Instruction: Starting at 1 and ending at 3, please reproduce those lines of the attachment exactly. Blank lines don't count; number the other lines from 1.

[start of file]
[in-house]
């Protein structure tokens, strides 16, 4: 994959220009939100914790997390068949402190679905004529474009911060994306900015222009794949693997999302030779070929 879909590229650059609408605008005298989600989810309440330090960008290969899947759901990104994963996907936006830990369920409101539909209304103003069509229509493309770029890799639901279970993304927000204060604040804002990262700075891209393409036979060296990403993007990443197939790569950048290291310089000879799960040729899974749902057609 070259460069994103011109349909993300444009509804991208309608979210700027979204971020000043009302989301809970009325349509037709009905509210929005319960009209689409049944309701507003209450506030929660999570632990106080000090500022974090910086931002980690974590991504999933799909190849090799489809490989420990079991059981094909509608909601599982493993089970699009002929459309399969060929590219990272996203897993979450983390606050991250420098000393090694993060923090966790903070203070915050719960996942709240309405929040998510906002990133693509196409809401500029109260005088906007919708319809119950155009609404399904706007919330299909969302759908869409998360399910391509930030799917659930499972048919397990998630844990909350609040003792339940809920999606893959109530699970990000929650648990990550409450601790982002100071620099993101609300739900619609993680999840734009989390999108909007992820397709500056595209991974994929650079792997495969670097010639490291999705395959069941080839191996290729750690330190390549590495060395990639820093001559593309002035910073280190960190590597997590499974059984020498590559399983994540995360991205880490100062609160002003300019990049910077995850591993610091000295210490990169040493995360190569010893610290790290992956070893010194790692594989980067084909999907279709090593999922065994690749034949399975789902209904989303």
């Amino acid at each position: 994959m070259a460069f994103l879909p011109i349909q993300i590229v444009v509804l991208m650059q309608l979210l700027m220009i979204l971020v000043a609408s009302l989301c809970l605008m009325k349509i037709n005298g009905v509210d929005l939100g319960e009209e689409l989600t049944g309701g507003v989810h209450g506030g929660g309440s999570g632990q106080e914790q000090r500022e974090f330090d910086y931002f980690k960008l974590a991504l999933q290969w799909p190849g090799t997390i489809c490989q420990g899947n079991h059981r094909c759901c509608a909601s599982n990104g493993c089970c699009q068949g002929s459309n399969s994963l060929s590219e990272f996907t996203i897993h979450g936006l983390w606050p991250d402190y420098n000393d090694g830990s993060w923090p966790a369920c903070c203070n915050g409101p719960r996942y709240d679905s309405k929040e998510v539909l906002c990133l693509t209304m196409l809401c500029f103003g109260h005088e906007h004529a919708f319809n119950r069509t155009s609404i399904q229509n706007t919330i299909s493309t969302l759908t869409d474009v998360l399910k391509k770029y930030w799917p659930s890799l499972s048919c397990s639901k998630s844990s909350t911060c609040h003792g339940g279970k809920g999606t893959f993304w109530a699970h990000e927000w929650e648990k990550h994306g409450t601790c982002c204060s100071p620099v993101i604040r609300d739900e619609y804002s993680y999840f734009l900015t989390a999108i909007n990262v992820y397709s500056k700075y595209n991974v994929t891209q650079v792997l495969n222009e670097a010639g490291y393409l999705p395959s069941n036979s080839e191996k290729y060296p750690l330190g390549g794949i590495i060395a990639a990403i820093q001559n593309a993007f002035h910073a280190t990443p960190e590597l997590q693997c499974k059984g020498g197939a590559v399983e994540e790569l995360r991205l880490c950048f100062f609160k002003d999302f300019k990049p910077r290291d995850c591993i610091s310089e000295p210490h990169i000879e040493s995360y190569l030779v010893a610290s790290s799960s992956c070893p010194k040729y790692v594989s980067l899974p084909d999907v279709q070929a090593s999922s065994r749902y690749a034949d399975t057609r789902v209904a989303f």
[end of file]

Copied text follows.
[in-house]
């Protein structure tokens, strides 16, 4: 994959220009939100914790997390068949402190679905004529474009911060994306900015222009794949693997999302030779070929 879909590229650059609408605008005298989600989810309440330090960008290969899947759901990104994963996907936006830990369920409101539909209304103003069509229509493309770029890799639901279970993304927000204060604040804002990262700075891209393409036979060296990403993007990443197939790569950048290291310089000879799960040729899974749902057609 070259460069994103011109349909993300444009509804991208309608979210700027979204971020000043009302989301809970009325349509037709009905509210929005319960009209689409049944309701507003209450506030929660999570632990106080000090500022974090910086931002980690974590991504999933799909190849090799489809490989420990079991059981094909509608909601599982493993089970699009002929459309399969060929590219990272996203897993979450983390606050991250420098000393090694993060923090966790903070203070915050719960996942709240309405929040998510906002990133693509196409809401500029109260005088906007919708319809119950155009609404399904706007919330299909969302759908869409998360399910391509930030799917659930499972048919397990998630844990909350609040003792339940809920999606893959109530699970990000929650648990990550409450601790982002100071620099993101609300739900619609993680999840734009989390999108909007992820397709500056595209991974994929650079792997495969670097010639490291999705395959069941080839191996290729750690330190390549590495060395990639820093001559593309002035910073280190960190590597997590499974059984020498590559399983994540995360991205880490100062609160002003300019990049910077995850591993610091000295210490990169040493995360190569010893610290790290992956070893010194790692594989980067084909999907279709090593999922065994690749034949399975789902209904989303």
């Amino acid at each position: 994959m070259a460069f994103l879909p011109i349909q993300i590229v444009v509804l991208m650059q309608l979210l700027m220009i979204l971020v000043a609408s009302l989301c809970l605008m009325k349509i037709n005298g009905v509210d929005l939100g319960e009209e689409l989600t049944g309701g507003v989810h209450g506030g929660g309440s999570g632990q106080e914790q000090r500022e974090f330090d910086y931002f980690k960008l974590a991504l999933q290969w799909p190849g090799t997390i489809c490989q420990g899947n079991h059981r094909c759901c509608a909601s599982n990104g493993c089970c699009q068949g002929s459309n399969s994963l060929s590219e990272f996907t996203i897993h979450g936006l983390w606050p991250d402190y420098n000393d090694g830990s993060w923090p966790a369920c903070c203070n915050g409101p719960r996942y709240d679905s309405k929040e998510v539909l906002c990133l693509t209304m196409l809401c500029f103003g109260h005088e906007h004529a919708f319809n119950r069509t155009s609404i399904q229509n706007t919330i299909s493309t969302l759908t869409d474009v998360l399910k391509k770029y930030w799917p659930s890799l499972s048919c397990s639901k998630s844990s909350t911060c609040h003792g339940g279970k809920g999606t893959f993304w109530a699970h990000e927000w929650e648990k990550h994306g409450t601790c982002c204060s100071p620099v993101i604040r609300d739900e619609y804002s993680y999840f734009l900015t989390a999108i909007n990262v992820y397709s500056k700075y595209n991974v994929t891209q650079v792997l495969n222009e670097a010639g490291y393409l999705p395959s069941n036979s080839e191996k290729y060296p750690l330190g390549g794949i590495i060395a990639a990403i820093q001559n593309a993007f002035h910073a280190t990443p960190e590597l997590q693997c499974k059984g020498g197939a590559v399983e994540e790569l995360r991205l880490c950048f100062f609160k002003d999302f300019k990049p910077r290291d995850c591993i610091s310089e000295p210490h990169i000879e040493s995360y190569l030779v010893a610290s790290s799960s992956c070893p010194k040729y790692v594989s980067l899974p084909d999907v279709q070929a090593s999922s065994r749902y690749a034949d399975t057609r789902v209904a989303f």